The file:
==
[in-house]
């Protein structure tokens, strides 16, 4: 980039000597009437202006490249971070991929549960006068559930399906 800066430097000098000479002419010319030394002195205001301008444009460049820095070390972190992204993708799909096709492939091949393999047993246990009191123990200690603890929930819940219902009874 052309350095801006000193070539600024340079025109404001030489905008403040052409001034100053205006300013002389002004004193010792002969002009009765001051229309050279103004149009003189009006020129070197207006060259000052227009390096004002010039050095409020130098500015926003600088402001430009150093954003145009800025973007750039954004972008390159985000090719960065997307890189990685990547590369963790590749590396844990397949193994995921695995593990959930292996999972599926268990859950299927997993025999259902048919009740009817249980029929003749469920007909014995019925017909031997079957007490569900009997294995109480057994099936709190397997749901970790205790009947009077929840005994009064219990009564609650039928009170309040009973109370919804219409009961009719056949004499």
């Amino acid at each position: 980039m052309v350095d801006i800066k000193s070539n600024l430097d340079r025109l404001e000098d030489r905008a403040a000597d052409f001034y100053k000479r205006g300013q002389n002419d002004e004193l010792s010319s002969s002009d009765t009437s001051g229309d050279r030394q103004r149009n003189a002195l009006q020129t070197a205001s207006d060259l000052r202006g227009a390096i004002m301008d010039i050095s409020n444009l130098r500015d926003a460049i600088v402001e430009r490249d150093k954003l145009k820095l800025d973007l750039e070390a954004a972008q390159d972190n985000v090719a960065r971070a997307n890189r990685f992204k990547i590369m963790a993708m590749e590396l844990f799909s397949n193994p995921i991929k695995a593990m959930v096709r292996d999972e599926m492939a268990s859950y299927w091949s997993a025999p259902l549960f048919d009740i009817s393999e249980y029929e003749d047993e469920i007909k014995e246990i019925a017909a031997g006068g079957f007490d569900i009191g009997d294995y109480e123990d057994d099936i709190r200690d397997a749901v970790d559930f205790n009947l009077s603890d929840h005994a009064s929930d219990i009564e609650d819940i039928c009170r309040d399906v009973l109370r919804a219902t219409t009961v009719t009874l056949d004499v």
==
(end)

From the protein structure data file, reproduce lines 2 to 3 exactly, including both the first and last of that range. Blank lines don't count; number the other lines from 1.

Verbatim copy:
């Protein structure tokens, strides 16, 4: 980039000597009437202006490249971070991929549960006068559930399906 800066430097000098000479002419010319030394002195205001301008444009460049820095070390972190992204993708799909096709492939091949393999047993246990009191123990200690603890929930819940219902009874 052309350095801006000193070539600024340079025109404001030489905008403040052409001034100053205006300013002389002004004193010792002969002009009765001051229309050279103004149009003189009006020129070197207006060259000052227009390096004002010039050095409020130098500015926003600088402001430009150093954003145009800025973007750039954004972008390159985000090719960065997307890189990685990547590369963790590749590396844990397949193994995921695995593990959930292996999972599926268990859950299927997993025999259902048919009740009817249980029929003749469920007909014995019925017909031997079957007490569900009997294995109480057994099936709190397997749901970790205790009947009077929840005994009064219990009564609650039928009170309040009973109370919804219409009961009719056949004499």
């Amino acid at each position: 980039m052309v350095d801006i800066k000193s070539n600024l430097d340079r025109l404001e000098d030489r905008a403040a000597d052409f001034y100053k000479r205006g300013q002389n002419d002004e004193l010792s010319s002969s002009d009765t009437s001051g229309d050279r030394q103004r149009n003189a002195l009006q020129t070197a205001s207006d060259l000052r202006g227009a390096i004002m301008d010039i050095s409020n444009l130098r500015d926003a460049i600088v402001e430009r490249d150093k954003l145009k820095l800025d973007l750039e070390a954004a972008q390159d972190n985000v090719a960065r971070a997307n890189r990685f992204k990547i590369m963790a993708m590749e590396l844990f799909s397949n193994p995921i991929k695995a593990m959930v096709r292996d999972e599926m492939a268990s859950y299927w091949s997993a025999p259902l549960f048919d009740i009817s393999e249980y029929e003749d047993e469920i007909k014995e246990i019925a017909a031997g006068g079957f007490d569900i009191g009997d294995y109480e123990d057994d099936i709190r200690d397997a749901v970790d559930f205790n009947l009077s603890d929840h005994a009064s929930d219990i009564e609650d819940i039928c009170r309040d399906v009973l109370r919804a219902t219409t009961v009719t009874l056949d004499v």